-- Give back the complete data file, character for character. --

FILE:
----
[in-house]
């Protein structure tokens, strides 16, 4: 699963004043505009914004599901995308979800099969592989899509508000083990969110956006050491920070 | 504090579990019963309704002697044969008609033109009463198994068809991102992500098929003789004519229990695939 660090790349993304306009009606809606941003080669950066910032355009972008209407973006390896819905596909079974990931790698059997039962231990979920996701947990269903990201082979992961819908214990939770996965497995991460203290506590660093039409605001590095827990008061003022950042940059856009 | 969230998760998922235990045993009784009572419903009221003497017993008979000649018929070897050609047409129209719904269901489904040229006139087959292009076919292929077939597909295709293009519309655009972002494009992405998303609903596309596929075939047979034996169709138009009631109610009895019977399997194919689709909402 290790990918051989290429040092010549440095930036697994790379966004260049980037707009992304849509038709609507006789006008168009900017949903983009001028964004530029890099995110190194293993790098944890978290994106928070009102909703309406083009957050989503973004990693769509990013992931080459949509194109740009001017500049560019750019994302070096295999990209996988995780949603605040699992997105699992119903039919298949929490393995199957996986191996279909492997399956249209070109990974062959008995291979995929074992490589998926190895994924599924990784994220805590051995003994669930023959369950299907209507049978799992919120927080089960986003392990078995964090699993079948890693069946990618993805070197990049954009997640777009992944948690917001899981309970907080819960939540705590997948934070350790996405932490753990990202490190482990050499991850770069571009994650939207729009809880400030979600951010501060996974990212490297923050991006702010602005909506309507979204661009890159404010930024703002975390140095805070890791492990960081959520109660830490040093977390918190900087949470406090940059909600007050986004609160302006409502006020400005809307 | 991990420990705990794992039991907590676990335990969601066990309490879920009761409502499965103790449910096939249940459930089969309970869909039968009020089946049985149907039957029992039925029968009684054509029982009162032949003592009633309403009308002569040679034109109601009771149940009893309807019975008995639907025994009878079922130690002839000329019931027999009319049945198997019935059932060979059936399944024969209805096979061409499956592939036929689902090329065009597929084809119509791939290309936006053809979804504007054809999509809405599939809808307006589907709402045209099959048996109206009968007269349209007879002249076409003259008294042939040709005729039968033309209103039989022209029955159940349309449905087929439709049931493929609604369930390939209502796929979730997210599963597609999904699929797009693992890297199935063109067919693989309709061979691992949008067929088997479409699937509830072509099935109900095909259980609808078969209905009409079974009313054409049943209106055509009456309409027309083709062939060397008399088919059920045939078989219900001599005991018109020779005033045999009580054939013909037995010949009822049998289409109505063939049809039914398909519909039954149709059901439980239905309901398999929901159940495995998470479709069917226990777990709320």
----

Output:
[in-house]
């Protein structure tokens, strides 16, 4: 699963004043505009914004599901995308979800099969592989899509508000083990969110956006050491920070 | 504090579990019963309704002697044969008609033109009463198994068809991102992500098929003789004519229990695939 660090790349993304306009009606809606941003080669950066910032355009972008209407973006390896819905596909079974990931790698059997039962231990979920996701947990269903990201082979992961819908214990939770996965497995991460203290506590660093039409605001590095827990008061003022950042940059856009 | 969230998760998922235990045993009784009572419903009221003497017993008979000649018929070897050609047409129209719904269901489904040229006139087959292009076919292929077939597909295709293009519309655009972002494009992405998303609903596309596929075939047979034996169709138009009631109610009895019977399997194919689709909402 290790990918051989290429040092010549440095930036697994790379966004260049980037707009992304849509038709609507006789006008168009900017949903983009001028964004530029890099995110190194293993790098944890978290994106928070009102909703309406083009957050989503973004990693769509990013992931080459949509194109740009001017500049560019750019994302070096295999990209996988995780949603605040699992997105699992119903039919298949929490393995199957996986191996279909492997399956249209070109990974062959008995291979995929074992490589998926190895994924599924990784994220805590051995003994669930023959369950299907209507049978799992919120927080089960986003392990078995964090699993079948890693069946990618993805070197990049954009997640777009992944948690917001899981309970907080819960939540705590997948934070350790996405932490753990990202490190482990050499991850770069571009994650939207729009809880400030979600951010501060996974990212490297923050991006702010602005909506309507979204661009890159404010930024703002975390140095805070890791492990960081959520109660830490040093977390918190900087949470406090940059909600007050986004609160302006409502006020400005809307 | 991990420990705990794992039991907590676990335990969601066990309490879920009761409502499965103790449910096939249940459930089969309970869909039968009020089946049985149907039957029992039925029968009684054509029982009162032949003592009633309403009308002569040679034109109601009771149940009893309807019975008995639907025994009878079922130690002839000329019931027999009319049945198997019935059932060979059936399944024969209805096979061409499956592939036929689902090329065009597929084809119509791939290309936006053809979804504007054809999509809405599939809808307006589907709402045209099959048996109206009968007269349209007879002249076409003259008294042939040709005729039968033309209103039989022209029955159940349309449905087929439709049931493929609604369930390939209502796929979730997210599963597609999904699929797009693992890297199935063109067919693989309709061979691992949008067929088997479409699937509830072509099935109900095909259980609808078969209905009409079974009313054409049943209106055509009456309409027309083709062939060397008399088919059920045939078989219900001599005991018109020779005033045999009580054939013909037995010949009822049998289409109505063939049809039914398909519909039954149709059901439980239905309901398999929901159940495995998470479709069917226990777990709320």